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Yellowknife: March 01, 2004
Source: WWF- Canada
Former Northwest Territories Premier Stephen Kakfwi today released a report on his review of the Northwest Territories Protected Areas Strategy (NWT-PAS), praising its use as a tool for communities in the north to find an effective long-term balance between the benefits of economic development, and the protection of culturally and environmentally significant lands.

In his report, entitled, A Review and Assessment of the NWT Protected Areas Strategy: Special focus on preparations for new hydrocarbon developments, Stephen Kakfwi discussed the results of his review of the Northwest Territories Protected Areas Strategy which he conducted with support from World Wildlife Fund Canada (WWF-Canada). The report, which summarizes his consultations, calls for the implementation of the Mackenzie Valley Five-Year Action Plan (2004-2009), and for the federal government to follow through with its commitment of $9 million to help fund the plan.

The Action Plan is an integral part of the NWT Protected Areas Strategy (NWT-PAS), a joint federal-territorial initiative which the Department of Indian Affairs and Northern Development (DIAND) and the Government of the Northwest Territories (GNWT) Department of Resources, Wildlife and Economic Development (RWED) have been implementing since 1999 in partnership with representatives from all regional Aboriginal organizations, the oil and gas and mining industries, and environmental non-government organizations. The impetus for the five-year Action Plan is the increasing pace and scale of oil and gas development within the NWT and, in particular, along the Mackenzie Valley.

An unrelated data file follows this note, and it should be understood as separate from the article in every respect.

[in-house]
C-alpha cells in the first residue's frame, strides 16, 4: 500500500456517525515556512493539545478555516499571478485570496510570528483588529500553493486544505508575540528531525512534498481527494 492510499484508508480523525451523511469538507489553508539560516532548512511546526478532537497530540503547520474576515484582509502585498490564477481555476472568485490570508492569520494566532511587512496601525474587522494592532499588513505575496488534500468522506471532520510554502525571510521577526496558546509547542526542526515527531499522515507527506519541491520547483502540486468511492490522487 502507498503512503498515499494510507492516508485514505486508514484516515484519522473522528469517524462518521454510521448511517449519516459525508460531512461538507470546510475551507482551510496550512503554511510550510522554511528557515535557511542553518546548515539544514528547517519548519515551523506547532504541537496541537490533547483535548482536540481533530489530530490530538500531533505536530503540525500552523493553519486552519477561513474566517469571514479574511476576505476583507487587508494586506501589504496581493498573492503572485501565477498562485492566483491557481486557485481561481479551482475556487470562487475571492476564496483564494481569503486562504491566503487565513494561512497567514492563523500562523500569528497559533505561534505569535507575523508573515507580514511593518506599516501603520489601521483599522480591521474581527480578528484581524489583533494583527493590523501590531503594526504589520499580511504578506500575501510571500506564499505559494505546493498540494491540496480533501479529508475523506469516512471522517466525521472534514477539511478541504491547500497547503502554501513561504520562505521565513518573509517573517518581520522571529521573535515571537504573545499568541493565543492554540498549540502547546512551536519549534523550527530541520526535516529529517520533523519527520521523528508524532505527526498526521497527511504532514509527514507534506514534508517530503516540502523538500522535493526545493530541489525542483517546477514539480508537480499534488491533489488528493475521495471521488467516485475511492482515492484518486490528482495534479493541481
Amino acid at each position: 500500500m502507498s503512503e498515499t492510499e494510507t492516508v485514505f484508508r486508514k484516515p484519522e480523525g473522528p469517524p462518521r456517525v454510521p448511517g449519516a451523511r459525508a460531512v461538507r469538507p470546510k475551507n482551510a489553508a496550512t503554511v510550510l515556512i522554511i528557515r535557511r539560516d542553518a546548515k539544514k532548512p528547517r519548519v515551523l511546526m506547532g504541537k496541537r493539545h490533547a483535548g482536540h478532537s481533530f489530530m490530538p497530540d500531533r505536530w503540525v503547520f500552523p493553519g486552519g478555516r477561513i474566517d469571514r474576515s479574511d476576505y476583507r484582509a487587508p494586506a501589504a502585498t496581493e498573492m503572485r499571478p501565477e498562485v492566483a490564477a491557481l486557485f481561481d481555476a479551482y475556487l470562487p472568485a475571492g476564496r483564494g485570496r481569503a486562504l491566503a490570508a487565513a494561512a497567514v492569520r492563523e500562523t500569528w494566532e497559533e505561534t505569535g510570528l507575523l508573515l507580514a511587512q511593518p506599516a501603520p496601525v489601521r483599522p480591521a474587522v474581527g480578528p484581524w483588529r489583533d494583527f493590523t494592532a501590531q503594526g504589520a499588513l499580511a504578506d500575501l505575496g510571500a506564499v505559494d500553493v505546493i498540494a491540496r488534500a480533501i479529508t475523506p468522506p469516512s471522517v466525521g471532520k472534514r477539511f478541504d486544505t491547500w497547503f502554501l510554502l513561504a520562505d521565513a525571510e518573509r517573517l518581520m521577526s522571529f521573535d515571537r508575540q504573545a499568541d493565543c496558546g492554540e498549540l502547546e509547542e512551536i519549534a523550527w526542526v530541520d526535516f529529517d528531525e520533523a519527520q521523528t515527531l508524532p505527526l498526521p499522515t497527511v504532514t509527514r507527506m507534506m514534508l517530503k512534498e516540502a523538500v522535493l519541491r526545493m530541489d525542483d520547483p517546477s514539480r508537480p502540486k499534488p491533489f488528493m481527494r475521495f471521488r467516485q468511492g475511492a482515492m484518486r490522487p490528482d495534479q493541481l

“These are times of great economic opportunity in the north,” says Kakfwi, “but not at any cost. We must be very careful to seize these opportunities without taking great risks and degrading the land, its renewable resources and the cultural traditions that have evolved over thousands of years.”

Kakfwi cites several examples of where the PAS has been successfully applied to advance Aboriginal priorities with respect to economic development AND protection of land. In the Deh Cho, a large site between Fort Simpson and Fort Providence, Edéhzhíe (The Horn Plateau), has been protected under the PAS while allowing for a pipeline corridor at its western margin, all with the full support of the communities.

The report notes that communities, NGOs and the GNWT have demonstrated their support of the PAS by making firm commitments to help fund and implement the Mackenzie Valley Action Plan. He concludes that it is time for the federal government to do the same. The reason, Kakfwi warns, is that time is running out. “The proponents of the proposed gas pipeline expect to file an application this year,” says Kakfwi. “They have been preparing and planning for the last three years and are very well-resourced. The communities need more resources to prepare effectively to deal with the huge changes about to happen, because these changes will impact the future of our grandchildren.”

For its part, World Wildlife Fund Canada is very supportive of the report and its findings, especially because it reflects the views of the communities. “When Stephen says in the report that PAS partners should lobby and promote responsible economic development within a sound environmental management framework in the NWT, he is speaking on behalf of northerners,” points out Bill Carpenter, WWF’s Regional Conservation Director in the NWT. “His knowledge of the territory and the goals of the communities in the NWT is second to none. There could not be a better champion for the PAS and the well-balanced approach.”

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